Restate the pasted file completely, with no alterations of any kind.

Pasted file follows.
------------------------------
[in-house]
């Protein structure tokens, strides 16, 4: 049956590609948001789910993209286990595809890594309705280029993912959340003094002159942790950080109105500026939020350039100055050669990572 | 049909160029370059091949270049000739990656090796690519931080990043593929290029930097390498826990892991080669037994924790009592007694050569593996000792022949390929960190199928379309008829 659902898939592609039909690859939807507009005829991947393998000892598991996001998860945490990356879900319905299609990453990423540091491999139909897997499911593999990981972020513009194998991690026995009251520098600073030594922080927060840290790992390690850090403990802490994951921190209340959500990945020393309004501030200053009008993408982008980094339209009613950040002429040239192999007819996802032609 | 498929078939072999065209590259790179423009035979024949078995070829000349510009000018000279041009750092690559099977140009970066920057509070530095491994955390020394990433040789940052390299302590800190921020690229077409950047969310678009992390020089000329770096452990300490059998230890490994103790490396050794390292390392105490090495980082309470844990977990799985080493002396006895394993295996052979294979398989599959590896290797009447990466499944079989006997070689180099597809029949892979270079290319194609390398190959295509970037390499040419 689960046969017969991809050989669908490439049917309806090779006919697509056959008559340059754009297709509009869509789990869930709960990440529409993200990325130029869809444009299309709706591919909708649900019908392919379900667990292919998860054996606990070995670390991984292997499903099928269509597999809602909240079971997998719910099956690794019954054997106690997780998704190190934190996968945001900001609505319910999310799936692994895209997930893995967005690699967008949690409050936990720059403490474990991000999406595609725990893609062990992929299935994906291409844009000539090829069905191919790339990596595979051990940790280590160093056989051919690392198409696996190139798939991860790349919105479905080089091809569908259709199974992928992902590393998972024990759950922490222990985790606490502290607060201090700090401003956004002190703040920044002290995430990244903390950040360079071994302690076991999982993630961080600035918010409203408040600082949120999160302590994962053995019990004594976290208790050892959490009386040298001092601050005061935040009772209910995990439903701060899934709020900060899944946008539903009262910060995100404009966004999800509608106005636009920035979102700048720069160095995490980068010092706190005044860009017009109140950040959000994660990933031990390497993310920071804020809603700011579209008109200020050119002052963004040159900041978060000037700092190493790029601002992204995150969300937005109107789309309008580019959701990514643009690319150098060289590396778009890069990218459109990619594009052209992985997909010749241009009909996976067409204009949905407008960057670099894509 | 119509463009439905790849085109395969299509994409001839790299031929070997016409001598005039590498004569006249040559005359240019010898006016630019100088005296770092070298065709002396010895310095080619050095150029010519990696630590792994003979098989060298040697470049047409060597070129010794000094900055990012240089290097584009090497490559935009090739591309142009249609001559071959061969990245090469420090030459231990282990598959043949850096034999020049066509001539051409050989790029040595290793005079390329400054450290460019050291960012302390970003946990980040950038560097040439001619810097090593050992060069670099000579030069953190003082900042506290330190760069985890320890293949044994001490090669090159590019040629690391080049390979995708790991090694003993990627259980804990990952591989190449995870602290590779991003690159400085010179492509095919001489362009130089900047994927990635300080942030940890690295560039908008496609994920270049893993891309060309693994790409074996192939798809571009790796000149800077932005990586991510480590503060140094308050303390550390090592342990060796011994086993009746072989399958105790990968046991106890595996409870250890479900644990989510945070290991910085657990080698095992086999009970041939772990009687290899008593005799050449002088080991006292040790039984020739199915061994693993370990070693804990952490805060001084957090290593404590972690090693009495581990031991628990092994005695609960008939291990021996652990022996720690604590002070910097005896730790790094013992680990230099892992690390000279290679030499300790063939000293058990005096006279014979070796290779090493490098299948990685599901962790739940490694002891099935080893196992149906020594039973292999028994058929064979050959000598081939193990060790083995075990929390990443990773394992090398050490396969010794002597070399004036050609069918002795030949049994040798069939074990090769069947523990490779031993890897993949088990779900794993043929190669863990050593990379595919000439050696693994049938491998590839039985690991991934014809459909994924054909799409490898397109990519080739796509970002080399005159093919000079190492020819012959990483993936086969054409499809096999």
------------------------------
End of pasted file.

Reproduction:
[in-house]
């Protein structure tokens, strides 16, 4: 049956590609948001789910993209286990595809890594309705280029993912959340003094002159942790950080109105500026939020350039100055050669990572 | 049909160029370059091949270049000739990656090796690519931080990043593929290029930097390498826990892991080669037994924790009592007694050569593996000792022949390929960190199928379309008829 659902898939592609039909690859939807507009005829991947393998000892598991996001998860945490990356879900319905299609990453990423540091491999139909897997499911593999990981972020513009194998991690026995009251520098600073030594922080927060840290790992390690850090403990802490994951921190209340959500990945020393309004501030200053009008993408982008980094339209009613950040002429040239192999007819996802032609 | 498929078939072999065209590259790179423009035979024949078995070829000349510009000018000279041009750092690559099977140009970066920057509070530095491994955390020394990433040789940052390299302590800190921020690229077409950047969310678009992390020089000329770096452990300490059998230890490994103790490396050794390292390392105490090495980082309470844990977990799985080493002396006895394993295996052979294979398989599959590896290797009447990466499944079989006997070689180099597809029949892979270079290319194609390398190959295509970037390499040419 689960046969017969991809050989669908490439049917309806090779006919697509056959008559340059754009297709509009869509789990869930709960990440529409993200990325130029869809444009299309709706591919909708649900019908392919379900667990292919998860054996606990070995670390991984292997499903099928269509597999809602909240079971997998719910099956690794019954054997106690997780998704190190934190996968945001900001609505319910999310799936692994895209997930893995967005690699967008949690409050936990720059403490474990991000999406595609725990893609062990992929299935994906291409844009000539090829069905191919790339990596595979051990940790280590160093056989051919690392198409696996190139798939991860790349919105479905080089091809569908259709199974992928992902590393998972024990759950922490222990985790606490502290607060201090700090401003956004002190703040920044002290995430990244903390950040360079071994302690076991999982993630961080600035918010409203408040600082949120999160302590994962053995019990004594976290208790050892959490009386040298001092601050005061935040009772209910995990439903701060899934709020900060899944946008539903009262910060995100404009966004999800509608106005636009920035979102700048720069160095995490980068010092706190005044860009017009109140950040959000994660990933031990390497993310920071804020809603700011579209008109200020050119002052963004040159900041978060000037700092190493790029601002992204995150969300937005109107789309309008580019959701990514643009690319150098060289590396778009890069990218459109990619594009052209992985997909010749241009009909996976067409204009949905407008960057670099894509 | 119509463009439905790849085109395969299509994409001839790299031929070997016409001598005039590498004569006249040559005359240019010898006016630019100088005296770092070298065709002396010895310095080619050095150029010519990696630590792994003979098989060298040697470049047409060597070129010794000094900055990012240089290097584009090497490559935009090739591309142009249609001559071959061969990245090469420090030459231990282990598959043949850096034999020049066509001539051409050989790029040595290793005079390329400054450290460019050291960012302390970003946990980040950038560097040439001619810097090593050992060069670099000579030069953190003082900042506290330190760069985890320890293949044994001490090669090159590019040629690391080049390979995708790991090694003993990627259980804990990952591989190449995870602290590779991003690159400085010179492509095919001489362009130089900047994927990635300080942030940890690295560039908008496609994920270049893993891309060309693994790409074996192939798809571009790796000149800077932005990586991510480590503060140094308050303390550390090592342990060796011994086993009746072989399958105790990968046991106890595996409870250890479900644990989510945070290991910085657990080698095992086999009970041939772990009687290899008593005799050449002088080991006292040790039984020739199915061994693993370990070693804990952490805060001084957090290593404590972690090693009495581990031991628990092994005695609960008939291990021996652990022996720690604590002070910097005896730790790094013992680990230099892992690390000279290679030499300790063939000293058990005096006279014979070796290779090493490098299948990685599901962790739940490694002891099935080893196992149906020594039973292999028994058929064979050959000598081939193990060790083995075990929390990443990773394992090398050490396969010794002597070399004036050609069918002795030949049994040798069939074990090769069947523990490779031993890897993949088990779900794993043929190669863990050593990379595919000439050696693994049938491998590839039985690991991934014809459909994924054909799409490898397109990519080739796509970002080399005159093919000079190492020819012959990483993936086969054409499809096999």